Although He continued this exercise during all his life
with the most ardent charity, yet during his fast He
directed in a special manner all his efforts toward this
purpose.
278. A loving Father, whose sons have committed
great crimes for which they are to endure the most hor
rible punishment, sacrifices all his possessions in order
to ward off their impending fate: so our most loving
Father and Brother, Jesus Christ, wished to pay our
debts. In satisfaction for our pride He offered his
profound humility; for our avarice, his voluntary pov
erty and total privation of all that was his ; for our base
and lustful inclinations, his penance and austerity; for our
hastiness and vengeful anger, his meekness and charity
toward his enemies; for our negligence and laziness, his
ceaseless labors; for our deceit fulness and our envy, his
candid and upright sincerity and truthfulness and the
sweetness of his loving intercourse. In this manner He
continued to appease the just Judge and solicited pardon
for us disobedient and bastard children; and He not
only obtained this pardon for them, but He merited for
them new graces and favors, so that they might make
themselves worthy of his company and of the vision of
his Father and his own inheritance for all eternity.
Though He could have obtained all this for us by the
most insignificant of his works; yet He acted not like we.
He demonstrated his love so abundantly, that our in
gratitude and hardness of heart will have no excuse.
279. In order to keep informed of the doings of our
Savior the most blessed Mary needed no other assistance
than her continual visions and revelations; but in addi
tion to all these, She made use of the service of her holy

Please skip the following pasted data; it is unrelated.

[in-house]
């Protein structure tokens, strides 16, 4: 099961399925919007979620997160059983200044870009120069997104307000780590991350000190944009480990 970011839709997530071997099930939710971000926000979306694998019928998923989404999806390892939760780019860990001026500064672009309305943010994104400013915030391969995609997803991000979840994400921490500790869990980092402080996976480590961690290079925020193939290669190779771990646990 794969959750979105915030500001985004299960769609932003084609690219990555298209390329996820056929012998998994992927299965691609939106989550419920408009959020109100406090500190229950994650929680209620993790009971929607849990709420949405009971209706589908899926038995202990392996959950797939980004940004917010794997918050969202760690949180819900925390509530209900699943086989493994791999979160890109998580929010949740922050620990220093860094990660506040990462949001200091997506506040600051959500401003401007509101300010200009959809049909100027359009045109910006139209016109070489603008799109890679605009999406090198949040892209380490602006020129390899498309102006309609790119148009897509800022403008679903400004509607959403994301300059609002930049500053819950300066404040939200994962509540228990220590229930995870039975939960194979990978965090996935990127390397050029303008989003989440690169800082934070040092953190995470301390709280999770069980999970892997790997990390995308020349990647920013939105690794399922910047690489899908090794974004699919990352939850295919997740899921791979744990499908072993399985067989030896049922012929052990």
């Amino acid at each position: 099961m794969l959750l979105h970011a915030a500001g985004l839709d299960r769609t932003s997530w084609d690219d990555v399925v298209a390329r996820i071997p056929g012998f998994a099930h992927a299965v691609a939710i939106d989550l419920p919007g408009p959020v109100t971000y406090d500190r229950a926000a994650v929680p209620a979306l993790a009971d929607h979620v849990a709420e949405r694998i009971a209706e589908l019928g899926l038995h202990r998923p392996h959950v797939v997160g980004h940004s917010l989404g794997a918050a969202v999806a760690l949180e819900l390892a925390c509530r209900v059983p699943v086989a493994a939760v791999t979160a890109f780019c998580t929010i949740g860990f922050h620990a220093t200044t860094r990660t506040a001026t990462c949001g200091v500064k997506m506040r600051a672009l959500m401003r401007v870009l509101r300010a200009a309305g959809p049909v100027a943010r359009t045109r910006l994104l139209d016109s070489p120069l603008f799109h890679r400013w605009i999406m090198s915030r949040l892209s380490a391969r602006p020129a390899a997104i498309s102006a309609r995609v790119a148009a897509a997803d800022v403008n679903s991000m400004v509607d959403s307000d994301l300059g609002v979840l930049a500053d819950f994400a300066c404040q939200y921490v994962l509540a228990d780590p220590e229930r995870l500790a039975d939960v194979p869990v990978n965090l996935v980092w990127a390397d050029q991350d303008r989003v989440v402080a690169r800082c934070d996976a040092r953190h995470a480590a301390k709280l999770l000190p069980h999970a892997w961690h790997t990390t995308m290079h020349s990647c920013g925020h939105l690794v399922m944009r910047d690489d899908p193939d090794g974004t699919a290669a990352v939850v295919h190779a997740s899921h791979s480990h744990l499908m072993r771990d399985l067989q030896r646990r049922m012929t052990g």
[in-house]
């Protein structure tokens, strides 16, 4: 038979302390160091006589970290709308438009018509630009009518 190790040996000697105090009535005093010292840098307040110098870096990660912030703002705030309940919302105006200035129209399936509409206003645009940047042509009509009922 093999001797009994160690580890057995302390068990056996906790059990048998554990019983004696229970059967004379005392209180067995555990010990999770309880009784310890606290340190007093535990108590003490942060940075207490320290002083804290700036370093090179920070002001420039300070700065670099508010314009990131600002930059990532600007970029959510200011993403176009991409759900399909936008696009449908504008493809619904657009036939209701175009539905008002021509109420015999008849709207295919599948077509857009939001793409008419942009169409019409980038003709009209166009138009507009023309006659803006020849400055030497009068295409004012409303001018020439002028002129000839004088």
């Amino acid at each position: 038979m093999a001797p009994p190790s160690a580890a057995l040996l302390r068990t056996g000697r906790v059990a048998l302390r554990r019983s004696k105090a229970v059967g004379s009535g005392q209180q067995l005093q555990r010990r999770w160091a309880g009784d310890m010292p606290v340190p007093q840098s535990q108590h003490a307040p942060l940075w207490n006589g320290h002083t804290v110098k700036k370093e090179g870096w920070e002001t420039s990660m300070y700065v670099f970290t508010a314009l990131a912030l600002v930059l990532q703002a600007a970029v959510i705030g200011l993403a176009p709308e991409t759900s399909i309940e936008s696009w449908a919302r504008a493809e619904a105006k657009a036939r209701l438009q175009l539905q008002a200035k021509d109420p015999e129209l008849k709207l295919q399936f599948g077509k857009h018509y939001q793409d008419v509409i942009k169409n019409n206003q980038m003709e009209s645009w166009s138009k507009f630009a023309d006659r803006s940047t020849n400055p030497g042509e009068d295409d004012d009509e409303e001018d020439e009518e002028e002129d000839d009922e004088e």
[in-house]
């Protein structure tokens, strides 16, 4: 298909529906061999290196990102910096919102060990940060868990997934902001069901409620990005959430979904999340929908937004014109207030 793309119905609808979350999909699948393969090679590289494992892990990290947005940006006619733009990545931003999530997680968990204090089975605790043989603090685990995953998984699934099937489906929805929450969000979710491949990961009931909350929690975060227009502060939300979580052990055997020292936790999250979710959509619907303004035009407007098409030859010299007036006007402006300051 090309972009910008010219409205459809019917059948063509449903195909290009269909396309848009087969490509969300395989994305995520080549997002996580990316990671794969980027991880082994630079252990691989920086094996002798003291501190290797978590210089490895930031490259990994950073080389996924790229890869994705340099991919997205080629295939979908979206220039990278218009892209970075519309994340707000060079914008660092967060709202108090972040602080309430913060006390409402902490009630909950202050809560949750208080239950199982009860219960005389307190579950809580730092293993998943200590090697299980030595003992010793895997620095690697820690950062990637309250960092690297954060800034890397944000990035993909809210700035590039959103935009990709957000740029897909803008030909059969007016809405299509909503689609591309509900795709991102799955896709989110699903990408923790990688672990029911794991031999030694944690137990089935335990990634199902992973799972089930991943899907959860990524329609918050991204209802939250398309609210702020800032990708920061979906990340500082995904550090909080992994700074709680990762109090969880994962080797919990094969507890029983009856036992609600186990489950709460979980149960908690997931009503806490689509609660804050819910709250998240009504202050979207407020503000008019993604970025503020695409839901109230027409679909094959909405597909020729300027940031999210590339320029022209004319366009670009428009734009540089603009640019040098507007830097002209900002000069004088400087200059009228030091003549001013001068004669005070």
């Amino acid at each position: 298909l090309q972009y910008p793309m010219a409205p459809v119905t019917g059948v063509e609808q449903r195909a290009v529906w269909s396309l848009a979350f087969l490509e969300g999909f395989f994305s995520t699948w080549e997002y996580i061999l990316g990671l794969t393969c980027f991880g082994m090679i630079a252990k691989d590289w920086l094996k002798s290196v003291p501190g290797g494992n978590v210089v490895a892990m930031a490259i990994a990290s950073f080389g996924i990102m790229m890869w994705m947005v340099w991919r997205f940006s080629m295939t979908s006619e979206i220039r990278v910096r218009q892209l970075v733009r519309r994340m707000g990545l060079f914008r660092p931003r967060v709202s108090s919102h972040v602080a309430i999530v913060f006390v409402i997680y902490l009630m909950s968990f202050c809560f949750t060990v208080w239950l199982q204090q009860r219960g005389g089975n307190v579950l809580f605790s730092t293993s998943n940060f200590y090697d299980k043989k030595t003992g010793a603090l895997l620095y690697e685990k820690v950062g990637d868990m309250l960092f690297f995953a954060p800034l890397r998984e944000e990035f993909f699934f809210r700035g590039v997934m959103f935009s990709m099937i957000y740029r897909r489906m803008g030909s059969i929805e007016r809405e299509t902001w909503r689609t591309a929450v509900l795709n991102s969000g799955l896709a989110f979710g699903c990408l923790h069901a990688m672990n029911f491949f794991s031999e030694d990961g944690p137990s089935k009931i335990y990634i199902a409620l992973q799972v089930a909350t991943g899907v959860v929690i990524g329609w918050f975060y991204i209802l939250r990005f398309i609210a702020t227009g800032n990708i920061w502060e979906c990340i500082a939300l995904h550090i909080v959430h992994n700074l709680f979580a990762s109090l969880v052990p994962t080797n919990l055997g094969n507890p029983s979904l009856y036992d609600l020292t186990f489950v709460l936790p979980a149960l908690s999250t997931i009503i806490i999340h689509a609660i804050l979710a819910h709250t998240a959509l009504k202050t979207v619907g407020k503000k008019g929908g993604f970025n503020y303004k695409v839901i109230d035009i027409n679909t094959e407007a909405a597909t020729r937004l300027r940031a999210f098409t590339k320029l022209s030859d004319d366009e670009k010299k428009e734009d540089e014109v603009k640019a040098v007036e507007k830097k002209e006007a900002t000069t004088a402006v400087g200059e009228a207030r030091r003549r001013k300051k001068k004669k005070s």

angels, whom She sent to her divine Son. The Lord
himself thus ordered it, in order that, by means of these
faithful messengers, both He and She might rejoice in
the sentiments and thoughts of their inmost hearts faith
fully rehearsed by these celestial messengers; and thus
They each heard the very same words as uttered by Each,
although both Son and Mother already knew them in
another way. As soon as the great Lady understood
that our Redeemer was on the way to the desert to ful
fill his intention, She locked the doors of her dwelling,
without letting any one know of her presence; and her
retirement during the time of our Lord s fast was so
complete, that her neighbors thought that She had left
with her divine Son. She entered into her oratory and re
mained there for forty days and nights without ever
leaving it and without eating anything, just as She knew
was done by her most holy Son. Both of them observed
the same course of rigorous fasting. In all his prayers
and exercises, his prostrations and genuflections She fol
lowed our Savior, not omitting any of them; moreover
She performed them just at the same time ; for, leaving
aside all other occupations, She thus profited by the in
formation obtained from the angels and by that other
knowledge, which I have already described. Whether
He was present or not, She knew the interior opera
tions of the soul of Christ. All his bodily movements,
which She had been wont to perceive with her own
senses, She now knew by intellectual vision or through
her holy angels.
280. While the Savior was in the desert He made